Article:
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It goes something like this: if you retrieve food dropped on the floor or another surface within three or five seconds, it won't yet be contaminated with bacteria.
Okay, it might just be wishful thinking - or a handy excuse not to throw otherwise good food in the bin. But it really doesn't add up.
Let's look at the facts. Disease-causing bacteria (known as pathogenic bacteria) and other microorganisms (such as viruses) are potentially everywhere and can be remarkably virulent. So logically, it would be an easy task for a microorganism to attach itself to a surface, especially to a moist piece of food.
A 2007 study Journal of Applied Microbiology paper from a team at Clemson University in the United States, tested the five-second rule on tile, wood and carpet. They contaminated the three surfaces with a high level of Salmonella Typhimurium and looked at the rate in which the bacteria transferred to bread and sausages, over a period of 24 hours.
They found the most significant variable in the transfer rates from all three surfaces was not the length of time it had contact with the food. The three testing times (five, 30 or 60 seconds) made little difference in the rate of bacterial transfer.
The length of time the bacteria had been on the surface prior to contact with the food mattered more. Four hours after contamination, the same amount of bacteria remained on the carpet, while rates of bacteria on the tile and wood were slightly lower.
But another study, on bacteria in the manufacturing environment, found that the longer the food was exposed to a contaminated surface, the more bacteria it accumulated - as did an investigation on transfer between meat surfaces.
Overall, a comprehensive review on bacterial attachment to surfaces concluded that moisture, pressure and contact time increased the likelihood of bacterial transfer.
Watch what you touch
Countless studies have reported that pathogenic bacteria and viruses have a long life on inanimate objects, such as paper and public telephones and in various public places such as classrooms, homes, offices, shops, playgrounds and other environments.
This is of particular concern because if transfer rates to food are similarly high, then there's potential for contamination of food from bacteria and other microorganisms present on inanimate objects.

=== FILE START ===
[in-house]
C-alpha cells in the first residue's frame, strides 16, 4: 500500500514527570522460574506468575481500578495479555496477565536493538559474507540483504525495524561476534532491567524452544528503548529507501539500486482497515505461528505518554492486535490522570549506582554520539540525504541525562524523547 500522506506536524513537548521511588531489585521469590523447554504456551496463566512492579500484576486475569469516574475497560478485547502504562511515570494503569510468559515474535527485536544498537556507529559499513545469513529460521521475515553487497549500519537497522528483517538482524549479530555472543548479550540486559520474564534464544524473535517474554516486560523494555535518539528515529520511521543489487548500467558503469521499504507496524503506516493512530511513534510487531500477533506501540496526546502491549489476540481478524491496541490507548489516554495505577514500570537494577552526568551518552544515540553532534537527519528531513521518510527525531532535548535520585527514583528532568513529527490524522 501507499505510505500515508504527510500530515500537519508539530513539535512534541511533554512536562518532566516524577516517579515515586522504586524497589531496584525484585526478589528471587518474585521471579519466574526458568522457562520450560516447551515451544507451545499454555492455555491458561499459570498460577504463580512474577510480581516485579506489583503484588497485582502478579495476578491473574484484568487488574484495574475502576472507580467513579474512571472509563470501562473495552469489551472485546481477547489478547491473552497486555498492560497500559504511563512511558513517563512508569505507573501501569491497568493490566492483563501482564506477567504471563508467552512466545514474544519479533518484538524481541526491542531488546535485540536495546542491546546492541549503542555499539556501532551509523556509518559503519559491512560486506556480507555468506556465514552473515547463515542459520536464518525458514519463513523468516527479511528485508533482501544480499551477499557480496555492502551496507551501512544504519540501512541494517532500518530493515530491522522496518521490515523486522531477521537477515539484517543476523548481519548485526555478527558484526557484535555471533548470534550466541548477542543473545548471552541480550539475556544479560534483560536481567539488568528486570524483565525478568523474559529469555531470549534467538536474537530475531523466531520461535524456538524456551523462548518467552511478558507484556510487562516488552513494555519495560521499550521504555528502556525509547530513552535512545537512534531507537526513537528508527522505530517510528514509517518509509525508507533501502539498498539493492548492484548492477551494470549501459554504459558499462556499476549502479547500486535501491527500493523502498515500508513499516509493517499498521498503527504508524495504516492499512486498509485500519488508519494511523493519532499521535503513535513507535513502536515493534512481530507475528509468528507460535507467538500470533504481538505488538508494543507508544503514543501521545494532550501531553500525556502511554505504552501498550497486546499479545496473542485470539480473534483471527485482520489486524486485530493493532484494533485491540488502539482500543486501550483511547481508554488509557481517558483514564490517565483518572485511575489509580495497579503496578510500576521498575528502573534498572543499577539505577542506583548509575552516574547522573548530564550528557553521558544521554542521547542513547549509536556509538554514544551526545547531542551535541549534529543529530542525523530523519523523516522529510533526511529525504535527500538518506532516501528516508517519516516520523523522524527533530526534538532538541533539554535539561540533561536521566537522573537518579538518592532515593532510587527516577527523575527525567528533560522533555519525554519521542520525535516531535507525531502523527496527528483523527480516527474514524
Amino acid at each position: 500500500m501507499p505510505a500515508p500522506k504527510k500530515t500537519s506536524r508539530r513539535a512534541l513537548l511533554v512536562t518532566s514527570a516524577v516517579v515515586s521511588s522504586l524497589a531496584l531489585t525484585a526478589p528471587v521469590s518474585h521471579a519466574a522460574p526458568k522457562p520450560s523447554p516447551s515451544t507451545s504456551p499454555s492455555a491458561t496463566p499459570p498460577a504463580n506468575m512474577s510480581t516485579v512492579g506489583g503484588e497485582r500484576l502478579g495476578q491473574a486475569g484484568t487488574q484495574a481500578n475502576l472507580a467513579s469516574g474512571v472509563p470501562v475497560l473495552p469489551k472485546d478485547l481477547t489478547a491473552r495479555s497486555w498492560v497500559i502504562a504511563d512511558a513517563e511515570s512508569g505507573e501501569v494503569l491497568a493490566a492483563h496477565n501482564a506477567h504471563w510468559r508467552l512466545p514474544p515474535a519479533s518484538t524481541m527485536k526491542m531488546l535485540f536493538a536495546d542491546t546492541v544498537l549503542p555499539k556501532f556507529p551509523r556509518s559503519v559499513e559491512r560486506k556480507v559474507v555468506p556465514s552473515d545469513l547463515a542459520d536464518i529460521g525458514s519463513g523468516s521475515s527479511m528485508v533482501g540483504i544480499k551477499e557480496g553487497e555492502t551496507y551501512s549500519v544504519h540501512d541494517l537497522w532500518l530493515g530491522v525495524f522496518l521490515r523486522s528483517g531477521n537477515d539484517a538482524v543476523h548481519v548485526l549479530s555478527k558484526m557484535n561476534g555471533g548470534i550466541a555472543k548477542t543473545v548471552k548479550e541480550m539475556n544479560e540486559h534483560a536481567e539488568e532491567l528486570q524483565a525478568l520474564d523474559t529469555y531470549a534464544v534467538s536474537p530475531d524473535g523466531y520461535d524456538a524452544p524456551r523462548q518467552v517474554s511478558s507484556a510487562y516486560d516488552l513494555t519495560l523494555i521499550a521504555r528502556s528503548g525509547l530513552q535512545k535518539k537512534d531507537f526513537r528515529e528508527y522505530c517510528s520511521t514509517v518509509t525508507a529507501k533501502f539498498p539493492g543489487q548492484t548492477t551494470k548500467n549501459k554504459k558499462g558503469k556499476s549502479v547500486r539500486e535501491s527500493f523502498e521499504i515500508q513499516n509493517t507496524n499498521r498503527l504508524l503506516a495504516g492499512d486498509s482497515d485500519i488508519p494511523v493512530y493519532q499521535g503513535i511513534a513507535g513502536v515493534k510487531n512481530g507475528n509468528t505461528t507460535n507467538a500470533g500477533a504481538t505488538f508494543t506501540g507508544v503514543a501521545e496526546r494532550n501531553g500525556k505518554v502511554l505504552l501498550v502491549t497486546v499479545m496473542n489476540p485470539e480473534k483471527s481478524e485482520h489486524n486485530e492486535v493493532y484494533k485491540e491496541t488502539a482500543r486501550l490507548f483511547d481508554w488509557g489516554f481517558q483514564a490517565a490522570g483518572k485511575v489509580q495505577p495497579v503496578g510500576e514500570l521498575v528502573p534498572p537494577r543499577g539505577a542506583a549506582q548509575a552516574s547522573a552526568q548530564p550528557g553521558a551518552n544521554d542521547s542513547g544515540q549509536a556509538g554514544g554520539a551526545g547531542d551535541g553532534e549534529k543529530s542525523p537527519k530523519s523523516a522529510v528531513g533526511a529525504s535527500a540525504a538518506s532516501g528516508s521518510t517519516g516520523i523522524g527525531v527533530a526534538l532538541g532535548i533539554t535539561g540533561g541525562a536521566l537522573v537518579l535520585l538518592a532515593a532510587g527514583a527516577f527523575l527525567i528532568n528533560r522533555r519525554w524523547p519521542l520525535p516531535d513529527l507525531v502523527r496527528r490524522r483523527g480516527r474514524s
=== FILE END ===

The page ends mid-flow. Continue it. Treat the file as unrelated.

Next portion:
Let's look at a specific personal inanimate object, regarded as indispensable in modern society, handled frequently during the day, held close to the face and placed on many surfaces – the mobile phone.
Many may not consider their mobile phone as a source of microbial contamination and disease potential, but studies have shown otherwise.
A 2011 study of Ghana university students found all 100 mobile phones inspected were contaminated with bacteria and many contained recognisable pathogens. One-quarter of the mobiles had Bacillus cereus (responsible for food poisoning) and one-fifth had Proteus mirabilis (which can cause urinary tract infections).
Similarly, the London School of Tropical Medicine and Hygiene recently reported that one in six mobile phones in the United Kingdom is contaminated with faecal matter, including pathogenic E. coli.
Consequently, while some people hold onto the belief that food is safe to eat after falling on the floor, the take-home message here relates more to mobile phone surfaces than floor surfaces.
Don't eat food that has fallen on your mobile phone (unless you've just cleaned it!) and don't eat food with your fingers if you've held your mobile phone.
My advice? Give your mobile phone a wipe down with a moistened cloth
containing an antibacterial chemical when you get home each day. That way, you can minimise the chances that pathogenic bacteria, viruses or other microorganisms from your day's outing aren't transferred to your home's inanimate surfaces.
And for those who hold on to the three-second rule, there'll be fewer germs to contaminate your food.